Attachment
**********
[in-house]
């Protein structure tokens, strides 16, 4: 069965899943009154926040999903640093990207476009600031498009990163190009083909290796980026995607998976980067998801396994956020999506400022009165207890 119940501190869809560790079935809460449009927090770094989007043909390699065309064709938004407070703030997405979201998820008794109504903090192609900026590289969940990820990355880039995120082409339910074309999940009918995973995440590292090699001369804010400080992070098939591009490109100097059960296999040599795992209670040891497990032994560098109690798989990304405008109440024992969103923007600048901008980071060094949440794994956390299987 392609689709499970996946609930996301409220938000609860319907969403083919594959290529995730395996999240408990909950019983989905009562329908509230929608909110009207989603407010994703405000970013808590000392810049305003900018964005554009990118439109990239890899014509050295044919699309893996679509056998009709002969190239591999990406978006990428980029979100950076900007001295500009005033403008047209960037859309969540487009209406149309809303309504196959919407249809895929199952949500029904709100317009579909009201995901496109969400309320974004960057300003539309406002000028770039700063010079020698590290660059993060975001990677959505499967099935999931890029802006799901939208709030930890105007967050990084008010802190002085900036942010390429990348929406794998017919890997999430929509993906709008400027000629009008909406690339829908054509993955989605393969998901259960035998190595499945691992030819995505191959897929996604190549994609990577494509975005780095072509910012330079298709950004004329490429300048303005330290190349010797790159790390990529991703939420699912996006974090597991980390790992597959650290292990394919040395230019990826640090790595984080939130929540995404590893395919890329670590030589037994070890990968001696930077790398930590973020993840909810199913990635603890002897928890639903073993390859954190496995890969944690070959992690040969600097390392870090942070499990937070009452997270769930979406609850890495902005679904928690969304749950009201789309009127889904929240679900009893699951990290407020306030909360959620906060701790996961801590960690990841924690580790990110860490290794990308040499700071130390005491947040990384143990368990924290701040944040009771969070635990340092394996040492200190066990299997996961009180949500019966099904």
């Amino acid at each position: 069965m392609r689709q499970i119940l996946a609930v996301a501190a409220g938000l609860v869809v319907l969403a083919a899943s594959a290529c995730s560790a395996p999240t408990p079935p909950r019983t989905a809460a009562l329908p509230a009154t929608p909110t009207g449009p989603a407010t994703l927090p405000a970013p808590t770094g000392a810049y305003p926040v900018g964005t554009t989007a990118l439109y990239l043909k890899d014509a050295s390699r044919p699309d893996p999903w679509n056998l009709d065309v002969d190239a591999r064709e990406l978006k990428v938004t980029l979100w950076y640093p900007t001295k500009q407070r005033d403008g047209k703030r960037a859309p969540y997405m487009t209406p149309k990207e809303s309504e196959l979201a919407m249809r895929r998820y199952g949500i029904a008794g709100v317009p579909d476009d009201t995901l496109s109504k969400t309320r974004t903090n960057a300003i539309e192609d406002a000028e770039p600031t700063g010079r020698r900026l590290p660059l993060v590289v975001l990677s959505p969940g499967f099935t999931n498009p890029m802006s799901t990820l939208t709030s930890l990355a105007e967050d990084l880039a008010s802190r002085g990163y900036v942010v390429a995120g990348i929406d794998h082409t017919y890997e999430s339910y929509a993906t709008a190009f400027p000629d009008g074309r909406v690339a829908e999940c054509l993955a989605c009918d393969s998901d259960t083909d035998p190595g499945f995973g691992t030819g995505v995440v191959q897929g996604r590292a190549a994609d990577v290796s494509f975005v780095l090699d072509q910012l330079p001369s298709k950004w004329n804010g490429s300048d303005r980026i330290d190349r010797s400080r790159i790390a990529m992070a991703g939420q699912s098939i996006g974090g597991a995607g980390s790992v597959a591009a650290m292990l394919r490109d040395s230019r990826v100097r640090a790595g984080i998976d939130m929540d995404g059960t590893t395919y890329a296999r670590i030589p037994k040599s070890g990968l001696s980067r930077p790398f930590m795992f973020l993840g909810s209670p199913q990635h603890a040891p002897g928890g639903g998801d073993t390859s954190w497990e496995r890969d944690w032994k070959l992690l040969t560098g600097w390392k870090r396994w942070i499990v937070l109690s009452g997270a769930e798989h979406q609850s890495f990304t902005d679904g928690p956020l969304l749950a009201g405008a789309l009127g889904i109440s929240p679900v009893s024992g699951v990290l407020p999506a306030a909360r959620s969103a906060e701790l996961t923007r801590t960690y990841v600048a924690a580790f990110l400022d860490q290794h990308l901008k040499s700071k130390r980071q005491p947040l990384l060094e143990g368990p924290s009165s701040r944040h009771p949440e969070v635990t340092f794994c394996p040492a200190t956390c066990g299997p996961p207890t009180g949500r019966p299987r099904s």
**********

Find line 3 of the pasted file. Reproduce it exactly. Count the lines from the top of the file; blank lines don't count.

């Amino acid at each position: 069965m392609r689709q499970i119940l996946a609930v996301a501190a409220g938000l609860v869809v319907l969403a083919a899943s594959a290529c995730s560790a395996p999240t408990p079935p909950r019983t989905a809460a009562l329908p509230a009154t929608p909110t009207g449009p989603a407010t994703l927090p405000a970013p808590t770094g000392a810049y305003p926040v900018g964005t554009t989007a990118l439109y990239l043909k890899d014509a050295s390699r044919p699309d893996p999903w679509n056998l009709d065309v002969d190239a591999r064709e990406l978006k990428v938004t980029l979100w950076y640093p900007t001295k500009q407070r005033d403008g047209k703030r960037a859309p969540y997405m487009t209406p149309k990207e809303s309504e196959l979201a919407m249809r895929r998820y199952g949500i029904a008794g709100v317009p579909d476009d009201t995901l496109s109504k969400t309320r974004t903090n960057a300003i539309e192609d406002a000028e770039p600031t700063g010079r020698r900026l590290p660059l993060v590289v975001l990677s959505p969940g499967f099935t999931n498009p890029m802006s799901t990820l939208t709030s930890l990355a105007e967050d990084l880039a008010s802190r002085g990163y900036v942010v390429a995120g990348i929406d794998h082409t017919y890997e999430s339910y929509a993906t709008a190009f400027p000629d009008g074309r909406v690339a829908e999940c054509l993955a989605c009918d393969s998901d259960t083909d035998p190595g499945f995973g691992t030819g995505v995440v191959q897929g996604r590292a190549a994609d990577v290796s494509f975005v780095l090699d072509q910012l330079p001369s298709k950004w004329n804010g490429s300048d303005r980026i330290d190349r010797s400080r790159i790390a990529m992070a991703g939420q699912s098939i996006g974090g597991a995607g980390s790992v597959a591009a650290m292990l394919r490109d040395s230019r990826v100097r640090a790595g984080i998976d939130m929540d995404g059960t590893t395919y890329a296999r670590i030589p037994k040599s070890g990968l001696s980067r930077p790398f930590m795992f973020l993840g909810s209670p199913q990635h603890a040891p002897g928890g639903g998801d073993t390859s954190w497990e496995r890969d944690w032994k070959l992690l040969t560098g600097w390392k870090r396994w942070i499990v937070l109690s009452g997270a769930e798989h979406q609850s890495f990304t902005d679904g928690p956020l969304l749950a009201g405008a789309l009127g889904i109440s929240p679900v009893s024992g699951v990290l407020p999506a306030a909360r959620s969103a906060e701790l996961t923007r801590t960690y990841v600048a924690a580790f990110l400022d860490q290794h990308l901008k040499s700071k130390r980071q005491p947040l990384l060094e143990g368990p924290s009165s701040r944040h009771p949440e969070v635990t340092f794994c394996p040492a200190t956390c066990g299997p996961p207890t009180g949500r019966p299987r099904s």